Modifier 25: A key focus of Medicare audits

Cracking the Code

Dirk Elston

Dr. Elston, who serves as director of the Ackerman Academy of Dermatopathology in New York, has served on the AMA-CPT Advisory Committee.

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The Office of the Inspector General reported that 35 percent of audited claims using modifier 25 in 2002 were inappropriate, resulting in $538 million in improper payments. Because of this, modifier 25 has become a key focus of audits.

When used appropriately, modifier 25 prevents inappropriate bundling of separately identifiable evaluation and management (E/M) services provided along with a procedure on the same day of service. If the modifier were not appended, the carrier software would prevent separate payment.

It is important to understand that significant cognitive work is already calculated in the value of procedural codes. For example, code 11643 (excision, malignant lesion, face) already includes the following typical pre- and postoperative services:

  • explanation of the benefits, risks, and alternatives;
  • explanation of the procedure and the healing period;
  • a fresh history of medications and allergies and a review of pertinent problems that may have arisen since the last visit;
  • discussion of sun protection, wound care, restrictions, and complications; and
  • prescriptions for pain and antibiotics.[pagebreak]

Medicare specifies that the decision to perform a zero or 10 global day procedure is not sufficient justification for use of modifier 25. The documentation for the E/M service must include the key elements (history, examination, and/or medical decision making) required for the selected code, and none of the components required to document the E/M service may also support the performance of the procedure itself. Note that it is not necessary to have a different diagnosis from the diagnosis that supported the needed procedure, but it is necessary that there be medical necessity to perform the separate E/M service and that the services provided go beyond the normal preoperative work that is a part of every procedure.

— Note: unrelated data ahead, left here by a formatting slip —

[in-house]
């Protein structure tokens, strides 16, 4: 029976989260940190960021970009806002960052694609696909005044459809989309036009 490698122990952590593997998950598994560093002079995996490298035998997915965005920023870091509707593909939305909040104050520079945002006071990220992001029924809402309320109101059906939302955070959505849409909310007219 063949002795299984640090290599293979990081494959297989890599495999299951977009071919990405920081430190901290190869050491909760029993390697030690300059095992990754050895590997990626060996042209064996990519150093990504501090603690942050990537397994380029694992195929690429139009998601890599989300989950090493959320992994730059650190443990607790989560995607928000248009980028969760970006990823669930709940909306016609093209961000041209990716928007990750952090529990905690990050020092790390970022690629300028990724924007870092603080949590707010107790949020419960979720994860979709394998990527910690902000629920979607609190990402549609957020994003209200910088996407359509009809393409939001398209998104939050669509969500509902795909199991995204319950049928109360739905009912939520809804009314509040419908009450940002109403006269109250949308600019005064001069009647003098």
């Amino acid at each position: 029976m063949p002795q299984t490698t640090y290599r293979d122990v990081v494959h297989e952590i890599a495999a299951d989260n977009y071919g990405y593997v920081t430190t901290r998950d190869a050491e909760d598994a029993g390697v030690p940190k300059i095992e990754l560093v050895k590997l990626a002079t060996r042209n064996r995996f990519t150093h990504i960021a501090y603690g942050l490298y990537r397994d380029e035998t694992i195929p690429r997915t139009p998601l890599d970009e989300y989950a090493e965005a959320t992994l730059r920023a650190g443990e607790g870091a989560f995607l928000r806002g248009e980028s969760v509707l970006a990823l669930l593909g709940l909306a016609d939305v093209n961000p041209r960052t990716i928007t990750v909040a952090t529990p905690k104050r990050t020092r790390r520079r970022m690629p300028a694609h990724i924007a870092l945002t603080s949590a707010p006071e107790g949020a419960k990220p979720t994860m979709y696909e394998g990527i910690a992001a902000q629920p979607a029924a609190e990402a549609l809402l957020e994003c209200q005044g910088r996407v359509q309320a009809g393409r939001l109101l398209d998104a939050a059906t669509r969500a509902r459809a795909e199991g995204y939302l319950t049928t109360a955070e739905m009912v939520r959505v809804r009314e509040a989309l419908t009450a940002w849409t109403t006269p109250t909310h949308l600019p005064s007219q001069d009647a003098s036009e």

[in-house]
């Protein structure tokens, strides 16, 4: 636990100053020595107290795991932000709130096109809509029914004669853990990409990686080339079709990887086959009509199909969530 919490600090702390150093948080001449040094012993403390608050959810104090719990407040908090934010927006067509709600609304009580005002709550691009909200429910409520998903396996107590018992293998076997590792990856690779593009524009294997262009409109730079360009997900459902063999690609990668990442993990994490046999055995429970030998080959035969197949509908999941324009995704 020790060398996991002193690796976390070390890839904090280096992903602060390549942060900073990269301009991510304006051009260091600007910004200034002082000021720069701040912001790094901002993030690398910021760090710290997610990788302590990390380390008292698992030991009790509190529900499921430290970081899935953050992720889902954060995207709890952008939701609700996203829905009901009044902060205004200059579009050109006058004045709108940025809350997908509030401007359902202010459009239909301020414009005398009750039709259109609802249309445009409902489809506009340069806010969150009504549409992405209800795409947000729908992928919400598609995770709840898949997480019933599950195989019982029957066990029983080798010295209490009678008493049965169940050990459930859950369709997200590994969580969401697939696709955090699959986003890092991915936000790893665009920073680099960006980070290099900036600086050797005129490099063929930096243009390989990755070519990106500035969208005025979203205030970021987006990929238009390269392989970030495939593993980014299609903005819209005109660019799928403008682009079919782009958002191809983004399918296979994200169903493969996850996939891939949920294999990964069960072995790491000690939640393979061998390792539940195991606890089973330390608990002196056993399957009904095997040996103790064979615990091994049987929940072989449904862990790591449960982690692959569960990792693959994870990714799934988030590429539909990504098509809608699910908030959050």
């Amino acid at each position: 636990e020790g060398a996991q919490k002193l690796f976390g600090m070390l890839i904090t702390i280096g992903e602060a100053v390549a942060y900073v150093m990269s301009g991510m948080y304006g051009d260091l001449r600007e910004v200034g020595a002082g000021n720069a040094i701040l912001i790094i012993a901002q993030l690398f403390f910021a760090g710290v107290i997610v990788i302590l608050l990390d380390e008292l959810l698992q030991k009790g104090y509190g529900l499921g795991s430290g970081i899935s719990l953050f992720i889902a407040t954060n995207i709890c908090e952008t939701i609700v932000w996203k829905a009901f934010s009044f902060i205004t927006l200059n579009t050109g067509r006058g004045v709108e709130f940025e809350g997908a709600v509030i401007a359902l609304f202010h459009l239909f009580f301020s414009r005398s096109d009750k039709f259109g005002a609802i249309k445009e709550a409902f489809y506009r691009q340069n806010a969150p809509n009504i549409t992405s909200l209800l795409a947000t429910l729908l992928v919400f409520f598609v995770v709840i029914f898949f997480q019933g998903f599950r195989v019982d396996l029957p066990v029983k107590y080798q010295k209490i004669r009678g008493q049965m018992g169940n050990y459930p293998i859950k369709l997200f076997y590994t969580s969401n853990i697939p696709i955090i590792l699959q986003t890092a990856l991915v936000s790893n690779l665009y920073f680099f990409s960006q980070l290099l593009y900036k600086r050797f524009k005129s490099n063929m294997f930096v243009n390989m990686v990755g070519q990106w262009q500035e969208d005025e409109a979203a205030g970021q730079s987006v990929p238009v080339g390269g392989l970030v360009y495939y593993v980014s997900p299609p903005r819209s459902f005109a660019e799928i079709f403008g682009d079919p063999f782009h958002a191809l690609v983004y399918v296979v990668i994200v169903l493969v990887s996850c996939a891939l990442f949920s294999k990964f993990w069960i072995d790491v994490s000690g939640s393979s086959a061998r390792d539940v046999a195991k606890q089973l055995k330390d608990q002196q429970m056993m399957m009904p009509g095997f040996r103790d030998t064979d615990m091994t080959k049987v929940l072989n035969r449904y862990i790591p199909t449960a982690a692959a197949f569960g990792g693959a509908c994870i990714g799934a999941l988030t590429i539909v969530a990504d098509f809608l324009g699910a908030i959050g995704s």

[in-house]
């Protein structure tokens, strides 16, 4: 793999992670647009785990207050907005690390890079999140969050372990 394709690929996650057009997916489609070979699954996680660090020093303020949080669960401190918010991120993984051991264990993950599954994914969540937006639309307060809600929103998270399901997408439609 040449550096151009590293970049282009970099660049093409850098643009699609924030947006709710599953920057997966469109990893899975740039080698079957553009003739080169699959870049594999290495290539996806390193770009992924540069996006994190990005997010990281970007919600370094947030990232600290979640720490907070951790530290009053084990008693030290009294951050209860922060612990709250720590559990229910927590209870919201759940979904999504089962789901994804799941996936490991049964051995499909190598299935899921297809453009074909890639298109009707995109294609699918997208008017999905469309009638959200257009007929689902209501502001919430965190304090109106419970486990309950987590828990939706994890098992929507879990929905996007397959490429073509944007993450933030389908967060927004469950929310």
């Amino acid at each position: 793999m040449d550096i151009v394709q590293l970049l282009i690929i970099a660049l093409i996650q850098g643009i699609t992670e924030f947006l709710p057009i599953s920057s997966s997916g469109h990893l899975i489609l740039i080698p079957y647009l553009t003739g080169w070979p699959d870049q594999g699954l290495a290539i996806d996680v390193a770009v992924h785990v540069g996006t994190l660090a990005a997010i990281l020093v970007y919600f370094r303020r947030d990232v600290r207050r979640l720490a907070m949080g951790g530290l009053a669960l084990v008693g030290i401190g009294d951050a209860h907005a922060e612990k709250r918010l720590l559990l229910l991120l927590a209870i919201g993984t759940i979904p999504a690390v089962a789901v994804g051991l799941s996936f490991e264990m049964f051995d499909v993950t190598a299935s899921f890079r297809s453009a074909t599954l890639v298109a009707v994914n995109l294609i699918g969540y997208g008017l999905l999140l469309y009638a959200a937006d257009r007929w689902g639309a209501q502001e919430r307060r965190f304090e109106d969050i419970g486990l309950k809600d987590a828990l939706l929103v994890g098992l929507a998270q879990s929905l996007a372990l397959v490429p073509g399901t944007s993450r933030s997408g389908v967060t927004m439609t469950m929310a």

Your documentation must clearly demonstrate that:

  • The purpose of the visit was other than evaluating and/or obtaining information needed to perform the procedure.
  • The purpose of the separate E/M service relates to a specific complaint.
  • The complaint or problem justified a separate billable service, and the services were performed.
  • You performed extra work above and beyond the typical work associated with the procedure code.

Appropriate use of modifier 25:

A patient sees you for a changing mole on her leg. During the examination, she also asks about an eczematous rash on her arm. The symptoms have been worsening and she has been unable to sleep at night due to the itching. The lesion on the leg is removed and you evaluate and write a prescription for the rash. Modifier 25 should be appended to prevent inappropriate bundling of the separate E/M services.

Inappropriate use of modifier 25:

An established patient is seen in the office for debridement of mycotic nails. The patient is also given a refill of a topical cream to treat associated tinea. As the tinea was inherently part of the course of the evaluation, it would not constitute a significant and separately identifiable E/M service beyond the usual perioperative care associated with nail debridement. A separate E/M service should not be reported, and modifier 25 should not be appended.